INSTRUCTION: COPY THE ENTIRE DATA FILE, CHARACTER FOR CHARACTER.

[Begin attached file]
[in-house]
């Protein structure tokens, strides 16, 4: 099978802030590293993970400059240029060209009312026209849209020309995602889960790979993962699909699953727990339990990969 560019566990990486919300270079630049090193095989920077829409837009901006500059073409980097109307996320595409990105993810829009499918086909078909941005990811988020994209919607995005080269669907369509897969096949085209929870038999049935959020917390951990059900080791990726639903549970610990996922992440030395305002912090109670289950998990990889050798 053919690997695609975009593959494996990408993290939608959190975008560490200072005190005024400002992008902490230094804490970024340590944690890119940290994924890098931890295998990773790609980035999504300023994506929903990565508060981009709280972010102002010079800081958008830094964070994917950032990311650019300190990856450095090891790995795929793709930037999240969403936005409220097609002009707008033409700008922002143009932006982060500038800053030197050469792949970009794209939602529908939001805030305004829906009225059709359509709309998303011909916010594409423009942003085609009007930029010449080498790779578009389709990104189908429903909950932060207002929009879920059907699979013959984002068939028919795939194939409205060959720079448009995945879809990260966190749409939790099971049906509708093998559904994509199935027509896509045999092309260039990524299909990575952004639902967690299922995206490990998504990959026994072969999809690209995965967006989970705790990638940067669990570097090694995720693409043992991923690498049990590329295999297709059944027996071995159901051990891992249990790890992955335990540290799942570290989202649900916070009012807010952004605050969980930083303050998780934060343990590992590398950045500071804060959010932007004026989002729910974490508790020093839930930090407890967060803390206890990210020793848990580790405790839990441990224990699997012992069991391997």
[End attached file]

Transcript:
[in-house]
């Protein structure tokens, strides 16, 4: 099978802030590293993970400059240029060209009312026209849209020309995602889960790979993962699909699953727990339990990969 560019566990990486919300270079630049090193095989920077829409837009901006500059073409980097109307996320595409990105993810829009499918086909078909941005990811988020994209919607995005080269669907369509897969096949085209929870038999049935959020917390951990059900080791990726639903549970610990996922992440030395305002912090109670289950998990990889050798 053919690997695609975009593959494996990408993290939608959190975008560490200072005190005024400002992008902490230094804490970024340590944690890119940290994924890098931890295998990773790609980035999504300023994506929903990565508060981009709280972010102002010079800081958008830094964070994917950032990311650019300190990856450095090891790995795929793709930037999240969403936005409220097609002009707008033409700008922002143009932006982060500038800053030197050469792949970009794209939602529908939001805030305004829906009225059709359509709309998303011909916010594409423009942003085609009007930029010449080498790779578009389709990104189908429903909950932060207002929009879920059907699979013959984002068939028919795939194939409205060959720079448009995945879809990260966190749409939790099971049906509708093998559904994509199935027509896509045999092309260039990524299909990575952004639902967690299922995206490990998504990959026994072969999809690209995965967006989970705790990638940067669990570097090694995720693409043992991923690498049990590329295999297709059944027996071995159901051990891992249990790890992955335990540290799942570290989202649900916070009012807010952004605050969980930083303050998780934060343990590992590398950045500071804060959010932007004026989002729910974490508790020093839930930090407890967060803390206890990210020793848990580790405790839990441990224990699997012992069991391997």